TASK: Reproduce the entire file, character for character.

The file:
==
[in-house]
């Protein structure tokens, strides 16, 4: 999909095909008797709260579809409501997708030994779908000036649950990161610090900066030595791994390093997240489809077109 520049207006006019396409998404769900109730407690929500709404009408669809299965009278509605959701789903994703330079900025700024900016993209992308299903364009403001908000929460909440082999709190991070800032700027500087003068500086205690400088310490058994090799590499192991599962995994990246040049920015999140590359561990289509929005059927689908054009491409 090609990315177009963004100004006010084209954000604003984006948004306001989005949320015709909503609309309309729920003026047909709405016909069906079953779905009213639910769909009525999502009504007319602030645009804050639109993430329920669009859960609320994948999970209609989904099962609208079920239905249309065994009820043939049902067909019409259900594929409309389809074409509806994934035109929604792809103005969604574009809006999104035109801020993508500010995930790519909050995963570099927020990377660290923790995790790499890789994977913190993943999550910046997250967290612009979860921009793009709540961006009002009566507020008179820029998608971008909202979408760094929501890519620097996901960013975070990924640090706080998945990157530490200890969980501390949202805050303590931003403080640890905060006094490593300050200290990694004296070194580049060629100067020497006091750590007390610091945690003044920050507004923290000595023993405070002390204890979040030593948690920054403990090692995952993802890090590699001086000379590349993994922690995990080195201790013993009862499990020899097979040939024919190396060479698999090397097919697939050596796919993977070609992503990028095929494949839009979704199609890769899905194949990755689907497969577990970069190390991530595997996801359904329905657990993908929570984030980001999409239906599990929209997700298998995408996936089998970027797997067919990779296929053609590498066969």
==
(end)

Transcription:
[in-house]
């Protein structure tokens, strides 16, 4: 999909095909008797709260579809409501997708030994779908000036649950990161610090900066030595791994390093997240489809077109 520049207006006019396409998404769900109730407690929500709404009408669809299965009278509605959701789903994703330079900025700024900016993209992308299903364009403001908000929460909440082999709190991070800032700027500087003068500086205690400088310490058994090799590499192991599962995994990246040049920015999140590359561990289509929005059927689908054009491409 090609990315177009963004100004006010084209954000604003984006948004306001989005949320015709909503609309309309729920003026047909709405016909069906079953779905009213639910769909009525999502009504007319602030645009804050639109993430329920669009859960609320994948999970209609989904099962609208079920239905249309065994009820043939049902067909019409259900594929409309389809074409509806994934035109929604792809103005969604574009809006999104035109801020993508500010995930790519909050995963570099927020990377660290923790995790790499890789994977913190993943999550910046997250967290612009979860921009793009709540961006009002009566507020008179820029998608971008909202979408760094929501890519620097996901960013975070990924640090706080998945990157530490200890969980501390949202805050303590931003403080640890905060006094490593300050200290990694004296070194580049060629100067020497006091750590007390610091945690003044920050507004923290000595023993405070002390204890979040030593948690920054403990090692995952993802890090590699001086000379590349993994922690995990080195201790013993009862499990020899097979040939024919190396060479698999090397097919697939050596796919993977070609992503990028095929494949839009979704199609890769899905194949990755689907497969577990970069190390991530595997996801359904329905657990993908929570984030980001999409239906599990929209997700298998995408996936089998970027797997067919990779296929053609590498066969």